The Al Hosn site in the heart of Abu Dhabi has proved such a success both as in practical terms and as an example of balance and style in the built environment that it’s surprising it has not garnered more awards.
Maybe first place in the Completed Buildings (Religion) category at WAF 2019 for Al Hosn’s Musallah prayer hall will start a trend. As the WAF jury noted: “through the landscapes [the architects] have enhanced this heritage site and in doing so, created architecture.”
WAF is the World Architectural Festival, the biggest and best international showcase for buildings and their architects. WAF 2019 was held in Amsterdam at the end of last year, where the Musallah project triumphed over some spectacular competitors (at least one of which could have won something on the basis of its name alone: The Thickness of Emptiness Funerary Chapel in Murcia, Spain).
The Musallah architects were CEBRA, the Danish-based practice responsible for the overall masterplan for the Qasr al Hosn/Cultural Foundation development; it has a busy office of around a dozen people in Abu Dhabi.
The client of course was DCT Abu Dhabi; “the recognition of the work done with the Musallah represents the innovative design that Abu Dhabi wants to be recognised for,” said HE Saif Saeed Ghobash, DCT Abu Dhabi’s Undersecretary. “The winning of this prestigious award is confirmation that our ambition to achieve excellence is strategically paying off.”
As he noted, “Qasr Al Hosn is a key part of the fabric of the culture and history of Abu Dhabi … but it is also a symbol of the continuation of Abu Dhabi’s cultural growth as we preserve the past in the present.”
Our ambition to achieve excellence is strategically paying off …
That’s why the Al Hosn development is so good: CEBRA aimed to reinstate and re-energise the city’s most significant cultural and heritage site while also making it accessible to a larger audience – “to make the legacy of the Emirate accessible to the world”.
The Al Musallah prayer hall probably won as a representative of the whole project, a 140,000m2 cultural park surrounding the Al Hosn fort and the Cultural Foundation, a listed cultural centre from the 1980s. All the Al Hosn buildings are designed to almost disappear as landscape objects, not least because the concrete is the colour of the local sand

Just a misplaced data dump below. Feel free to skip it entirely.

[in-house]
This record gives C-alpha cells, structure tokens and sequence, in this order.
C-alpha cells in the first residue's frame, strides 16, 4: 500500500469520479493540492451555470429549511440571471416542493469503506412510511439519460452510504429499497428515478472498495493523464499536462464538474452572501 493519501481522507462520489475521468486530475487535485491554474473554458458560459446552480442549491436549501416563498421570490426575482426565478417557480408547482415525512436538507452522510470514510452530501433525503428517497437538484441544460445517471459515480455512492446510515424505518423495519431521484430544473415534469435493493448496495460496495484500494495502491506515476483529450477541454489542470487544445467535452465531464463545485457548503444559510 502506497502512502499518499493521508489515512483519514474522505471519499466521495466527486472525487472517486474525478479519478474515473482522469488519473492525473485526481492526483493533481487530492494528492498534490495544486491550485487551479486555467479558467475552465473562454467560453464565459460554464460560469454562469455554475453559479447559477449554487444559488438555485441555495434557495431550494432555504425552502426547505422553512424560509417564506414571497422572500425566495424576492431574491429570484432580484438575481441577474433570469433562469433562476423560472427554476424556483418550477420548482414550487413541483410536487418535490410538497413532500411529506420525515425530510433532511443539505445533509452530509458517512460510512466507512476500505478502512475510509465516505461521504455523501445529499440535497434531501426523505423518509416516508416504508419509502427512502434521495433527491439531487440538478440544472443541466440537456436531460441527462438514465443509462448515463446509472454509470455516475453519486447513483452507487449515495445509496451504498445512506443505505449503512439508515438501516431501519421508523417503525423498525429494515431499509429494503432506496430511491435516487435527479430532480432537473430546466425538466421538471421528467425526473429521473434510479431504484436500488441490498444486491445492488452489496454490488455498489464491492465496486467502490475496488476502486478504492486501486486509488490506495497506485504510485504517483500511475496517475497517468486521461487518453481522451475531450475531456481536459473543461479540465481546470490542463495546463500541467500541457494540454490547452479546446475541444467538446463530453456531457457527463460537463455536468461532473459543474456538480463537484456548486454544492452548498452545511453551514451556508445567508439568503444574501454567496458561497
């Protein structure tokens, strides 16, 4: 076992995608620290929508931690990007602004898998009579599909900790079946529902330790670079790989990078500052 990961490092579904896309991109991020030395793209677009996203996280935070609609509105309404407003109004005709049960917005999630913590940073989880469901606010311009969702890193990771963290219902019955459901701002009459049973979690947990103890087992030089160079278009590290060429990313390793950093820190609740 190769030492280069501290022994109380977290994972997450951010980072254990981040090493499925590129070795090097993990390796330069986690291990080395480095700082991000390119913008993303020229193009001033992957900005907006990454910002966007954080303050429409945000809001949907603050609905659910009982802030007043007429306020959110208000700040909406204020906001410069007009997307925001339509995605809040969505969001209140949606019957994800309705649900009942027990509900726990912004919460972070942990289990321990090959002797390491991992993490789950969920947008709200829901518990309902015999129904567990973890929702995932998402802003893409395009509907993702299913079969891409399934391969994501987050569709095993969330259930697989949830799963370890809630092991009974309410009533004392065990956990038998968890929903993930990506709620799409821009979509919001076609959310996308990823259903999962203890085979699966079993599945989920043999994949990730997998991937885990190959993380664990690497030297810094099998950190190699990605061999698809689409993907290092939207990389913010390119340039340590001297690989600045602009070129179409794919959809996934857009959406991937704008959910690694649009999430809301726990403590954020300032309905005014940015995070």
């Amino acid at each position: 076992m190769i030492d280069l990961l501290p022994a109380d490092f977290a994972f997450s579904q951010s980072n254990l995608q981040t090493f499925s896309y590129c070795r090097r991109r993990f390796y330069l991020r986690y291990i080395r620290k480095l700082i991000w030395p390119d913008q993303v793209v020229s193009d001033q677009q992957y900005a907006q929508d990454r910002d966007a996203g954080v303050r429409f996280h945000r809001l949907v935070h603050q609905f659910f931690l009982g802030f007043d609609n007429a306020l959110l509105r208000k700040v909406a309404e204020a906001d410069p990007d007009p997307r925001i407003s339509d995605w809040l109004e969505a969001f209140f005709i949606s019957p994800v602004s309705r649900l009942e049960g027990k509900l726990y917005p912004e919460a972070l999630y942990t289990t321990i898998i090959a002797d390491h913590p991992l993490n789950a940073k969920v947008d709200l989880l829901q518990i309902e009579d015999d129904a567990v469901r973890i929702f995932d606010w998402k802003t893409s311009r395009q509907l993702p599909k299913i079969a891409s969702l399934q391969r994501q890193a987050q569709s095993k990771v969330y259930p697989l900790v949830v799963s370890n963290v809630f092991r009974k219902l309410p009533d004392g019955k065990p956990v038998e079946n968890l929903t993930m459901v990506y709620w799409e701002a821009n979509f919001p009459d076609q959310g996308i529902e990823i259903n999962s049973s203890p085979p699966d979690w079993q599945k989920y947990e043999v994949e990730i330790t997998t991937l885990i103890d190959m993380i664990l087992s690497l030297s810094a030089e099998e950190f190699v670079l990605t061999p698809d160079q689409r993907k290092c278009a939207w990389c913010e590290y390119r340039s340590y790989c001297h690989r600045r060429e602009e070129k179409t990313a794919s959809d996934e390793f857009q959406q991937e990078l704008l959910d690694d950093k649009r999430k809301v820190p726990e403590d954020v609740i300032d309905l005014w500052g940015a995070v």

The masterplan divides the site diagonally into two contrasting landscapes – a plain, open desert area around the fort, suggesting the way Qasr al Hosn stood on the sand before the modern city arrived; and a more formal paved and programmed area around the Cultural Foundation.
The two landscapes are connected by a public urban space with formations of cracks and irregular geometric shapes that are inspired by the mud crack patterns of the coastal desert landscape and salt flats surrounding Abu Dhabi. In fact these shapes serve as design components for the entire site.
“The geometries intentionally land somewhere between building and landscape,” said CEBRA. “Along the transitional zone, the landscape changes from horizontal planes to slanting surfaces and gradually grows into actual buildings, culminating with the Musallah.”
The Musallah is a sculptural building that grows out of the terraforming of the site. It’s a cave-like structure in a landscape of jagged rocky forms that make a pattern of walkways and gardens; the prayer hall complex sits within these, a series of interconnected forms surrounded by water.
“Walking from the open landscape of the park along the narrow passages between the ‘rocks’, the noise and bustling life of the city slowly fades away and visitors enter the cave-like entrance halls, where you can rest and talk before prayers,” said the studio.
The water is intended to create a subtle privacy barrier without using walls, providing calm and secluded spaces for prayer and contemplation without visual intrusions. The water is also used as a symbol of spiritual purification flowing around the interior spaces; they’re connected by glass tubes bridging over the water, which is intended to symbolise purifying the mind when moving through the light-filled passages from one area to the next.
In the two prayer halls, copper has been used to clad the walls and the ceilings, creating what the studio call “endless reflections of light “It illustrates how man has always looked up into the skies, wondering and reflecting on one’s own existence,” said CEBRA. The geometric mud-crack appearance of the exterior is mirrored internally, with a ceiling of suspended forms illuminated by both skylights and artificial hanging lights.
CEBRA’s Abu Dhabi office comprises 10 architects both from the local design market as well as the firm’s Denmark headquarters. A year ago CEBRA promoted Arthi Balasubramanian, previously lead designer on the Cultural Foundation element of Al Hosn and as lead design manager for the site’s masterplan, as the head of its office in the UAE capital.